Objectives: This study examines posterior-anterior connectivity in the default network during rest in relation to ASD symptoms and 5-HTTLPR genotype. We hypothesized that (1) posterior-anterior default network connectivity would be altered in individuals with ASD compared to controls; (2) individuals with ASD with the low-expressing variant of 5-HTTLPR would show altered connectivity in regions that differed between individuals with ASD and controls; and (3) altered connectivity would be related to social symptom severity in individuals with ASD.
Methods: Forty-one individuals with ASD and 32 controls were instructed to “let your mind wander” while being presented with a fixation cross for 10 minutes during fMRI acquisition. To calculate connectivity, a self-organizing map algorithm was used to identify the cluster containing the posterior hubs (posterior cingulate and angular gyrus) of the default network for each subject. Then, this cluster’s average timecourse was correlated with all other voxels in the brain. PCR and DNA sequencing were performed on saliva samples to ascertain genotype.
Results: Individuals with ASD evidenced altered posterior-anterior connectivity compared to controls. Specifically, the right inferior frontal gyrus (rIFG) showed stronger connectivity with the posterior portion of the default network in individuals with ASD (xyz=46, 16, 6, t70=4.18, p=0.048 small volume corrected for right prefrontal cortex, controlling for age and IQ). With the 31 individuals with ASD genotyped to date, a preliminary analysis revealed that those with the low-expressing variant of 5-HTTLPR had stronger connectivity in the rIFG, compared to individuals with ASD without the low-expressing variant (xyz=50, 18, 22, t30=3.76, p<0.001 uncorrected). Genotyping is underway on the remaining 25 control and 10 ASD participants to address this hypothesis with the full set of participants. Lastly, connectivity in the rIFG was positively related to social impairment in individuals with ASD (xyz=50, 28, -6, t38=4.20, p=0.026, small volume corrected for rIFG, controlling for IQ).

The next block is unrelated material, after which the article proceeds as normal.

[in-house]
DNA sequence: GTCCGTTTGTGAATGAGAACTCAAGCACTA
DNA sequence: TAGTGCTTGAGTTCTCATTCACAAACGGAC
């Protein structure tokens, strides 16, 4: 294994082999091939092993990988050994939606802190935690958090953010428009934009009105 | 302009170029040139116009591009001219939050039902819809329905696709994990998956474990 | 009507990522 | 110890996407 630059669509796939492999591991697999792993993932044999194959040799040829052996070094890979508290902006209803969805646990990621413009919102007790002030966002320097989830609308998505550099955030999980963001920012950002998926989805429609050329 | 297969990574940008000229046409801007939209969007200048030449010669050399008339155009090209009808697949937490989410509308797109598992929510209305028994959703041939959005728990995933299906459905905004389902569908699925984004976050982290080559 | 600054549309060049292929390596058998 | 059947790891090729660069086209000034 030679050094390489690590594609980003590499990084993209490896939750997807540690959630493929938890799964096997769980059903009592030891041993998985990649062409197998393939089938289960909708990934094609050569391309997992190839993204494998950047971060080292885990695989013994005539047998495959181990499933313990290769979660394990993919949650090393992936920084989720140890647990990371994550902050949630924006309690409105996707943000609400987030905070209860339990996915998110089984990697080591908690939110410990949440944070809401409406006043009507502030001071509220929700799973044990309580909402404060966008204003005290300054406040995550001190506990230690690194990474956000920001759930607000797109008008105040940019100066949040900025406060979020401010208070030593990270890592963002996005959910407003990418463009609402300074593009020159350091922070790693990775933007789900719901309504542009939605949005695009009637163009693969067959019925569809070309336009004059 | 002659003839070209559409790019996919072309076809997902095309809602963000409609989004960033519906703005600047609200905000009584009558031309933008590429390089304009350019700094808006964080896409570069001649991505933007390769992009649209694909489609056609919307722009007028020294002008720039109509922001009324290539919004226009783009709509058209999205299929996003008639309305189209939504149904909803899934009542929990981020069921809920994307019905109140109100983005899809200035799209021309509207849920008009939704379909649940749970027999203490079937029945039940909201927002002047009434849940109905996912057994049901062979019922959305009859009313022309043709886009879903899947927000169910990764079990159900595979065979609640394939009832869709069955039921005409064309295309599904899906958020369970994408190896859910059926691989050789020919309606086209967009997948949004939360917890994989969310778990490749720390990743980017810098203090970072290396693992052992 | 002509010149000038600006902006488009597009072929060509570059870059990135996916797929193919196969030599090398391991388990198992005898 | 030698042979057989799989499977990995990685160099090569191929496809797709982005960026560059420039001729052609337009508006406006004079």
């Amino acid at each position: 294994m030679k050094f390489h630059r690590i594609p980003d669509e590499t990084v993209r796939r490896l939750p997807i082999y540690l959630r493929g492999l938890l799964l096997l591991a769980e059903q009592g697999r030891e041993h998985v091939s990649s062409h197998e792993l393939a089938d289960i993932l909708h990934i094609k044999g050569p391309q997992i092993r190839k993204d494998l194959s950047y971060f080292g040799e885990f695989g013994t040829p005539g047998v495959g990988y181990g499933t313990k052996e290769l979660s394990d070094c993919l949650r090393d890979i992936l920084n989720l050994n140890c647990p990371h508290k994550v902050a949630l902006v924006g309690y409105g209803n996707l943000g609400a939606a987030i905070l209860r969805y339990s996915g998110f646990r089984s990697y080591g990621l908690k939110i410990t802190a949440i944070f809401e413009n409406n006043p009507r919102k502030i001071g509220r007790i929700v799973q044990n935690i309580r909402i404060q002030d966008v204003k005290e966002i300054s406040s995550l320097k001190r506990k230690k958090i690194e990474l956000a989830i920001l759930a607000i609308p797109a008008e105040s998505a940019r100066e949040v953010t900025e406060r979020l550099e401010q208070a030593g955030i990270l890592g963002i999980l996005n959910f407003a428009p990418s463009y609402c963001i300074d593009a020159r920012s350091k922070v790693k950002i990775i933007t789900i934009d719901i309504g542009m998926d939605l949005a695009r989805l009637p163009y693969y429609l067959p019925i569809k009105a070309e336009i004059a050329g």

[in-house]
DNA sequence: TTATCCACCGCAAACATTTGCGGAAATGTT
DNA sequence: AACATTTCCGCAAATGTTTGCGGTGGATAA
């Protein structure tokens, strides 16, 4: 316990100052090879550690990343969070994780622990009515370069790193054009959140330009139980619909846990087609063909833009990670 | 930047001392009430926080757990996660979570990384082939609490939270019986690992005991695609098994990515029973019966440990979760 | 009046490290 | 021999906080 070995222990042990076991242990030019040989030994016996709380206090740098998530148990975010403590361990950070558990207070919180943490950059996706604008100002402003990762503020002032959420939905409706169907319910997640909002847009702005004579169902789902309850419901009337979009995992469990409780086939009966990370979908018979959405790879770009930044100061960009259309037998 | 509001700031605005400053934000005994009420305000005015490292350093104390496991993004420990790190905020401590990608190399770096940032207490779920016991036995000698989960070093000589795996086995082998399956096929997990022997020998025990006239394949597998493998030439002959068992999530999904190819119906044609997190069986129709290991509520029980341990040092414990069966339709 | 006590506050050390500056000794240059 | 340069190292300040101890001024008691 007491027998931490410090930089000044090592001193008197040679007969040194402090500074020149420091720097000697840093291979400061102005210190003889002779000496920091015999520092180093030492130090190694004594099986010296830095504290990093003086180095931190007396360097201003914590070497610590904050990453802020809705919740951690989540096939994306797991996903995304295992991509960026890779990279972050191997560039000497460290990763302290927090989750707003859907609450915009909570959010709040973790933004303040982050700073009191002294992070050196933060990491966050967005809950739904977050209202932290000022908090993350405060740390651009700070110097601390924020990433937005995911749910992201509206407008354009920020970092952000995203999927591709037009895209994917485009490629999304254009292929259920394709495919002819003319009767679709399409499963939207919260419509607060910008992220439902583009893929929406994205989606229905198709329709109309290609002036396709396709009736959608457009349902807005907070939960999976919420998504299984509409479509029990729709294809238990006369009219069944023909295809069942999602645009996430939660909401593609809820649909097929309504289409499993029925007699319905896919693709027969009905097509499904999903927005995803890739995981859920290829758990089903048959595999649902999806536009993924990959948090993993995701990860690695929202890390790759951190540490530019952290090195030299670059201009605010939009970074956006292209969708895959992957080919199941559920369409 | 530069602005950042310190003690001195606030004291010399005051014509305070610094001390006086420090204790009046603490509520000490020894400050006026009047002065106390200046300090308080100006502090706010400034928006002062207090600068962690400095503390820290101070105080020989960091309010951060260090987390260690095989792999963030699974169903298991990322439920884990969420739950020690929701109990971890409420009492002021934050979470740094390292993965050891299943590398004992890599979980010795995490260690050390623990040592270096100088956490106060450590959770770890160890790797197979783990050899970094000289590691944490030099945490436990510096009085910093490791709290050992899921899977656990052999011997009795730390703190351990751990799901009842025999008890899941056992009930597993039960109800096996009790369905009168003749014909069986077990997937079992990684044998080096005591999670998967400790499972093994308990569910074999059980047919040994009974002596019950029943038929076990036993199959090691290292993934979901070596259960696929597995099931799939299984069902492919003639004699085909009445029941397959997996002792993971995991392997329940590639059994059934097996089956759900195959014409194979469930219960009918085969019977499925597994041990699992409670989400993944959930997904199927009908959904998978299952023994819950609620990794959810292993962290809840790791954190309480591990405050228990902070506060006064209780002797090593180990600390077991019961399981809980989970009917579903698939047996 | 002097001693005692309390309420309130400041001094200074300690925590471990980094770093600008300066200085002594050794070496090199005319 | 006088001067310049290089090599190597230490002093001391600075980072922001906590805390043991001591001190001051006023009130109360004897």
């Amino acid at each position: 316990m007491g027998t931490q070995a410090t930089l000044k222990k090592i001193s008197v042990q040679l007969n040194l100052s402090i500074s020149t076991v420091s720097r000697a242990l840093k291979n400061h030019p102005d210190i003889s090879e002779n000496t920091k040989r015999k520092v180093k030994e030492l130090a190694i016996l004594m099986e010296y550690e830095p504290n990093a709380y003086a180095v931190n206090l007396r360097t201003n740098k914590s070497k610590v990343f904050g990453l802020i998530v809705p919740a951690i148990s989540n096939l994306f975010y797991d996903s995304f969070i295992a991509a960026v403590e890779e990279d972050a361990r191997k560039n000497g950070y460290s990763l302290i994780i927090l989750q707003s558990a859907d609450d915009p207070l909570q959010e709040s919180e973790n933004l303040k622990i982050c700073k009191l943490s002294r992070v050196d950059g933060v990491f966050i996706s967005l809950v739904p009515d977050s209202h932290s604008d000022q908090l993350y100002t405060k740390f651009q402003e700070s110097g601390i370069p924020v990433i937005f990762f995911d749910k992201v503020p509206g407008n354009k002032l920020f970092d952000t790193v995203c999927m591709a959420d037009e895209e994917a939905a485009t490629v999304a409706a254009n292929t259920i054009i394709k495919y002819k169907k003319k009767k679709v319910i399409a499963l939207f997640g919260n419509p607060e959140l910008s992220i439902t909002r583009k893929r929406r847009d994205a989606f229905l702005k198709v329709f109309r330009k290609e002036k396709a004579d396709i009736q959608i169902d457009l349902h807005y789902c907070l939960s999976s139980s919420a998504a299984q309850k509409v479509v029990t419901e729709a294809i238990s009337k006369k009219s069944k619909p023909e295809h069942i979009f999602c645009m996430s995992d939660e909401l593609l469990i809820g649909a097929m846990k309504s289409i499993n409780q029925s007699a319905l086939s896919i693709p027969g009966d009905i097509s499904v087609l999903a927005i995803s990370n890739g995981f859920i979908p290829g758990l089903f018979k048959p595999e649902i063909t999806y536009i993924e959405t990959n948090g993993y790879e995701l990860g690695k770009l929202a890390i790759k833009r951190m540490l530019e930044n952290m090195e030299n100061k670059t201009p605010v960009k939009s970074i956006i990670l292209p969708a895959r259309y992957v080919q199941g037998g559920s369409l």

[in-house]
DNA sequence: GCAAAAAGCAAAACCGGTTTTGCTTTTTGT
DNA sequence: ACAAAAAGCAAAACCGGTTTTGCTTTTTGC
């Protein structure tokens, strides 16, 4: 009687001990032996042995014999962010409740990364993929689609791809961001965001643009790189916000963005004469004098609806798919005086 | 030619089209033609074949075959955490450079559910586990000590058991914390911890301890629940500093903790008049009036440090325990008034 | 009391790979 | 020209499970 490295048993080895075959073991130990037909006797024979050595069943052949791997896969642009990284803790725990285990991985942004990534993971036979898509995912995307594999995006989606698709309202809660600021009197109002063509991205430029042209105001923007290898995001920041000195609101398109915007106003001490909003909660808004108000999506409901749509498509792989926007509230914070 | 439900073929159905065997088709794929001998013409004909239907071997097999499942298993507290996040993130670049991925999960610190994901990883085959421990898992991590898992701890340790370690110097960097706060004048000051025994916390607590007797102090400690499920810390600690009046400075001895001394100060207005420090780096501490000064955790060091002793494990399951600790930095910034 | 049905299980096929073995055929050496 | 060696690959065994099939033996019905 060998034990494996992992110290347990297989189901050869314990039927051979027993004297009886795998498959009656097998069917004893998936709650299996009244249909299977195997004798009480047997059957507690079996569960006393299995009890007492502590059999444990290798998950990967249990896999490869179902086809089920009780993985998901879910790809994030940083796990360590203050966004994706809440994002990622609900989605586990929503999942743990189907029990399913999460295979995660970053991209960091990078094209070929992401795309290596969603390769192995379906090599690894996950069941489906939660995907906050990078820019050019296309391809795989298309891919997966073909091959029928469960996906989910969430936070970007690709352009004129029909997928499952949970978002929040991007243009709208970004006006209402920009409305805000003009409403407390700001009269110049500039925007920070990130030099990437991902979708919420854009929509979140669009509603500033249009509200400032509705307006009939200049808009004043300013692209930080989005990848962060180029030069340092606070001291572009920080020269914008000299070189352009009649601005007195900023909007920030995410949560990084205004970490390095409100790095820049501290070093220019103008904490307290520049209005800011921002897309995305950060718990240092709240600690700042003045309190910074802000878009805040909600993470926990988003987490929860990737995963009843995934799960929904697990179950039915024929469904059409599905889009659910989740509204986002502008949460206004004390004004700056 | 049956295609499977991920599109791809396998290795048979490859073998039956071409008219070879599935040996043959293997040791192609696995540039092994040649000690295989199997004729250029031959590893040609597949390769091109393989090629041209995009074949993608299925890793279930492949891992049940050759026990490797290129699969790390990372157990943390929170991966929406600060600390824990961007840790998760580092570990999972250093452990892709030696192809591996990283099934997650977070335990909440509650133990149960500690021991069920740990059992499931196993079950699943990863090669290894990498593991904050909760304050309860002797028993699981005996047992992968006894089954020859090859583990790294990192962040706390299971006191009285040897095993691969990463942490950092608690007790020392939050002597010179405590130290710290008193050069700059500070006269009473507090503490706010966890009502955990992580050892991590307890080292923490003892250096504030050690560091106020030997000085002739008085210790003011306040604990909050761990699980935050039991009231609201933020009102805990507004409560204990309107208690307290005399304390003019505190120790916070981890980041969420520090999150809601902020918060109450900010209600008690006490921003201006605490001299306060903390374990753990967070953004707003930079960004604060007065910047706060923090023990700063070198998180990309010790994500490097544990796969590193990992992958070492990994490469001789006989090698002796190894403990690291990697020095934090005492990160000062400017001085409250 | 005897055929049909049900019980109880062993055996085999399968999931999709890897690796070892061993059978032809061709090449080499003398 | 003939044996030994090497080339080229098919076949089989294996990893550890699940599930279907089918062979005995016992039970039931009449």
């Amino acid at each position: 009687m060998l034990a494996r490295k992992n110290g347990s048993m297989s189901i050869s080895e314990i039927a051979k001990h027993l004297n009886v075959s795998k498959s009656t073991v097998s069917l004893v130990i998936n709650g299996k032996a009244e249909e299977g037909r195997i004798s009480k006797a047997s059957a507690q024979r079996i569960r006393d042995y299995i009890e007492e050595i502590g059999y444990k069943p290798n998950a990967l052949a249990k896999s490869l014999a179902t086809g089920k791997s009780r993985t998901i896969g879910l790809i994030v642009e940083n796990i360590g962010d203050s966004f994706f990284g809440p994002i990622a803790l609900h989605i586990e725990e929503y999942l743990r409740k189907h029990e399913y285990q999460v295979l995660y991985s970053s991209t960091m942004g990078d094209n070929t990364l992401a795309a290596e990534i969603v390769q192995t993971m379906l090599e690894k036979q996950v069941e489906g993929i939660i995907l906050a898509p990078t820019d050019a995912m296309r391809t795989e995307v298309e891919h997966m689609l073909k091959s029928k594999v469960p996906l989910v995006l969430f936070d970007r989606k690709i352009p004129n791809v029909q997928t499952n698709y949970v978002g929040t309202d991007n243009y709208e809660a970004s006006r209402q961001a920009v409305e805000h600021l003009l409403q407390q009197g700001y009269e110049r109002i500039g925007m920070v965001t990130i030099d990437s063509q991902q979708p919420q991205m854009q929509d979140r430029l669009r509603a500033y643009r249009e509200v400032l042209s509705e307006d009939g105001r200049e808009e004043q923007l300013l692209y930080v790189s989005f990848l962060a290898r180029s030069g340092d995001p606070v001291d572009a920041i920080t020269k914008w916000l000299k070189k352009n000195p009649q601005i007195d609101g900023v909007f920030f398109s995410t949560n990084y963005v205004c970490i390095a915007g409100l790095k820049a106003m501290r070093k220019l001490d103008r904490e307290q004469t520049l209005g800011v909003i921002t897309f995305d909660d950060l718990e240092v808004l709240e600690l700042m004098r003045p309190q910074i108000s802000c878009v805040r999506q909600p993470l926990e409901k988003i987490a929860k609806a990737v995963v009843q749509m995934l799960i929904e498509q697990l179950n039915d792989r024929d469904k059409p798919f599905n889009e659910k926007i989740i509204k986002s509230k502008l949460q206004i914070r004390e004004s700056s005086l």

Conclusions: Compared to controls, individuals with ASD exhibit stronger posterior-anterior connectivity in the default network during rest. Within the ASD group, stronger connectivity in the default network is related to both 5-HTTLPR genotype and social symptoms.